Not many people on the Royal Mile yet. A stretch of street that has been the centre of Edinburgh, the official centre, for centuries. It is important because it was, basically, the front sidewalk of the ruling families. It was a commercial centre, being the high street, and focus of life for the common folk as well but in a different way. They plied their trades along this road whereas the designated ruling class moved through here on the way to their places of business. This was where they played.
Life and death for royalty was at either end of the Royal Mile. Life and death for the people took place here on either side of the street.
The shops, the markets, the church and proclamations of law, of changes in administration over them are found here. And, there on the wide cobbled sidewalk, a small mosaic of bricks, barely noticed under the feet of a thousand modern day visitors, a heart.
The cameras point upwards at the spires of the church. The faces are swinging back and forth, not wanting to miss any echo of the pomp of monarchs gone by. Or a good price on a scarf and some shortbread. Or a place to sit, to rest the feet and have a beer.
A young man, swaggering with friends pulls slightly towards the mosaic, drops his head and sends a remarkably accurate gob onto the centre of the heart. I catch only a few words,
“Here’s something for ye, lady. Good luck w’it now”.
It takes me a moment to realize I am standing motionless with my camera at half mast. So this is what ‘gobsmacked’ means.
What could this arrangement of bricks represent that would elicit this response? I put my camera away out of respect for whatever power they hold and for the spirit behind that gesture. I have no idea what it means but I don’t want to irritate anyone further.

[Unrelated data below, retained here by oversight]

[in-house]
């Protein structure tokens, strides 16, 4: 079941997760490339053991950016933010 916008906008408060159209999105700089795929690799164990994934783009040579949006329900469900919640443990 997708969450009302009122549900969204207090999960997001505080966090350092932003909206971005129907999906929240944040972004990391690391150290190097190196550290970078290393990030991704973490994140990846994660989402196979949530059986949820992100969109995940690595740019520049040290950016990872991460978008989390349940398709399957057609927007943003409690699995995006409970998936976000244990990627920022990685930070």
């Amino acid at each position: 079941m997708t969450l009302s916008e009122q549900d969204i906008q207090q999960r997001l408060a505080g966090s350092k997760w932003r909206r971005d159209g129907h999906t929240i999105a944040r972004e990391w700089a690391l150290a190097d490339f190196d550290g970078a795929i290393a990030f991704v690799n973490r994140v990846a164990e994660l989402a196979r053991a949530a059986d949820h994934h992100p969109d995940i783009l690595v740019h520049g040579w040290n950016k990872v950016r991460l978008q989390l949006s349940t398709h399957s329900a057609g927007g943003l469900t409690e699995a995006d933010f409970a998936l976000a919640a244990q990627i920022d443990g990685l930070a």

My initial thought is it is “The Heart of Mid-Lothian”. That phrase came to mind only because I had plowed through the novel by Sir Walter Scott years ago in university. I thought the title was a fabrication of the writer’s mind but here it is.
Was it put here as a tribute to Sir Walter. He is certainly one of the more celebrated figures from Scotland’s history.
But why the spit? They must take literary criticism very seriously here.
Maybe these bricks signify a moment of interaction with the poisonous Longshanks, a metaphorical 20 silver pieces of silver from the British, trading a brick heart for the Stone of Destiny.
It plagues me. From the precincts of St. Giles all the way to very top of the castle. The tour guide talks about this building and that. Here is the mighty Meg, her heart burst heaving 300 pound shot.
There is the Dog Cemetery, such tenderness towards the mascots of war. The chapel of St. Margaret–a monument to the sainted mother of kings.
The barracks now partitioned into museums to the Scottish regiments who have been thrown like chaff against the guns of every enemy to threaten the crown since Edward Longshanks conquered the clans by treachery and guile.
Finally, the brief tour is over. The question has been quietly running laps this whole time.
So I wait until the group has dispersed off to see the treasures of the castle with the veils stripped from their eyes…and I ask, “What does the heart signify on the Royal Mile?”
It is, indeed, the Heart of Mid-Lothian but not in reference to the book. It marks a place commonly used for public executions. The low felons, common pick pockets, thieves, coin clippers, tenants who could not pay the taxes assessed on what the laird needed instead of what the fields gave up at harvest or those who otherwise crossed the path of their betters.
There is a practice among some to spit on it as they pass by but the guide had no idea why. She did say, however, she always makes sure to walk around it.
Out of respect.